- Payment history on many types of accounts, including credit cards, installment loans, and finance-company accounts.
- Public record and collection items, including bankruptcies, suits, wage attachments, liens, and judgements. Bankruptcies stay on your credit report for 7-10 years. A foreclosure, short sale, or deed in lieu of a foreclosure lower your score by about the same amount. These are considered serious delinquencies, so don’t expect to get a new mortgage loan with favorable terms for 5-7 years.
- Details on late payments: Your score considers how late payments were, how much was owed, how recently they occurred and how many there are. For example, a 60 day late payment is not as damaging as a 90 day late payment. However, a 60 day late payment made one month ago affects your score more than a 90 day late payment made five years ago.
- How many accounts show no late payments, which will help increase your credit score.
How to improve your score:
- Pay your bills on time.
- If you’ve missed payment, get current and stay current.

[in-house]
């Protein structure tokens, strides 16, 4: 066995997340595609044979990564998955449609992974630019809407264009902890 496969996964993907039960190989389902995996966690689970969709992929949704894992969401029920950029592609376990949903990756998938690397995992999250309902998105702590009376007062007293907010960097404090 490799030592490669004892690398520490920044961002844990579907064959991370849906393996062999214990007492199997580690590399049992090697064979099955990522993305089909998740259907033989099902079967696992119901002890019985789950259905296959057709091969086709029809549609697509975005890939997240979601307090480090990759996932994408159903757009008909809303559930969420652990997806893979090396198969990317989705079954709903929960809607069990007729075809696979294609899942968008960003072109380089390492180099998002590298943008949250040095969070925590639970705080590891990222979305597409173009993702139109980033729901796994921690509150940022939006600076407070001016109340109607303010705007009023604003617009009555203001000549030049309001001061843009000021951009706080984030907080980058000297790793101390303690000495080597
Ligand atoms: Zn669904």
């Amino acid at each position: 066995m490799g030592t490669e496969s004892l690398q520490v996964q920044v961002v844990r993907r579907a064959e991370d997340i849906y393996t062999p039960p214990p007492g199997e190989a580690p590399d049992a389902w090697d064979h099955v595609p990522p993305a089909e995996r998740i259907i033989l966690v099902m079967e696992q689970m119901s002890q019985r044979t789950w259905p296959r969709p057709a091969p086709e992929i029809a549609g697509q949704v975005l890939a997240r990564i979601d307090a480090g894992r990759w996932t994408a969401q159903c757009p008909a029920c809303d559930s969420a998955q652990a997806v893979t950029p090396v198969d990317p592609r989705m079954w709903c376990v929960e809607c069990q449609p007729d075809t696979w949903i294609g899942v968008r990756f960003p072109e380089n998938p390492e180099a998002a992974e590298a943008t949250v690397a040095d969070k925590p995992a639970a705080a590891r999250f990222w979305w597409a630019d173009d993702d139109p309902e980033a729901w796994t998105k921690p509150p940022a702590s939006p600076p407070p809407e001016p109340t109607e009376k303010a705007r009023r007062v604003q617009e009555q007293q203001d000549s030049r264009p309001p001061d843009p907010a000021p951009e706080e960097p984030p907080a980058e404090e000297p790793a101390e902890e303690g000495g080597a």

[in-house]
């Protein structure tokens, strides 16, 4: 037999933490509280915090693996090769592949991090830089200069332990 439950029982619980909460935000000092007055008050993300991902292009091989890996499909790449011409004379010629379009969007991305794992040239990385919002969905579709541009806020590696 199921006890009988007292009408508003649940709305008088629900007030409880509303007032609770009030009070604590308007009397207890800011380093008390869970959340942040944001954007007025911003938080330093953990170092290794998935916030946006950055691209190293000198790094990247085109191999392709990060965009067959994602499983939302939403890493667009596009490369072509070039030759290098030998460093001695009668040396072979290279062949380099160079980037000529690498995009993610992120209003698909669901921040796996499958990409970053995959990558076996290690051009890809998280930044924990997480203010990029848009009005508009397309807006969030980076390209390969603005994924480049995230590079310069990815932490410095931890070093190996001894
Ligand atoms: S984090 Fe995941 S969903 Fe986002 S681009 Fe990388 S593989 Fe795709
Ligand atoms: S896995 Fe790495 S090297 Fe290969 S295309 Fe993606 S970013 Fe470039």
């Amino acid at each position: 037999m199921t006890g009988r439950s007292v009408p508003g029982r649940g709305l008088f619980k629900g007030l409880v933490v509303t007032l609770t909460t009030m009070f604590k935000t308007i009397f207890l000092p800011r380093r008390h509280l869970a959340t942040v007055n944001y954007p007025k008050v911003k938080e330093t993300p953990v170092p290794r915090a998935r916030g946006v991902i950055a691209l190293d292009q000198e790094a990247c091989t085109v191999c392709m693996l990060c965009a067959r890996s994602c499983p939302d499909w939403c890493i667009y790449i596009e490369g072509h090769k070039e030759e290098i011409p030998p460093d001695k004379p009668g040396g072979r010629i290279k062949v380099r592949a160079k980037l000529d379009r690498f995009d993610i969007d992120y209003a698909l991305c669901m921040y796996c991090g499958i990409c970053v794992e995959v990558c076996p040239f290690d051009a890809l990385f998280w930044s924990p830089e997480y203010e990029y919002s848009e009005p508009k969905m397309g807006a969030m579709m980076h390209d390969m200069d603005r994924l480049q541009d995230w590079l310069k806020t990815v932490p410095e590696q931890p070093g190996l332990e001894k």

- If you are having a difficult time making ends meet, get help. May I suggest a financial planner?
The Amount You Owe
Using credit accounts does not mean that you’ll be a bad borrower. However, using many credit accounts and owing a great deal in each one indicates to the lender that a person may be overextended and is more likely to make some payments late or not at all. Your score will take into account:
- The amount owed on all accounts and on different types of accounts. The total balance on your last statement is generally the amount that is shown on the report. The score will also consider what types of accounts are being used.
- How many accounts have balances. A large number can indicate overextension.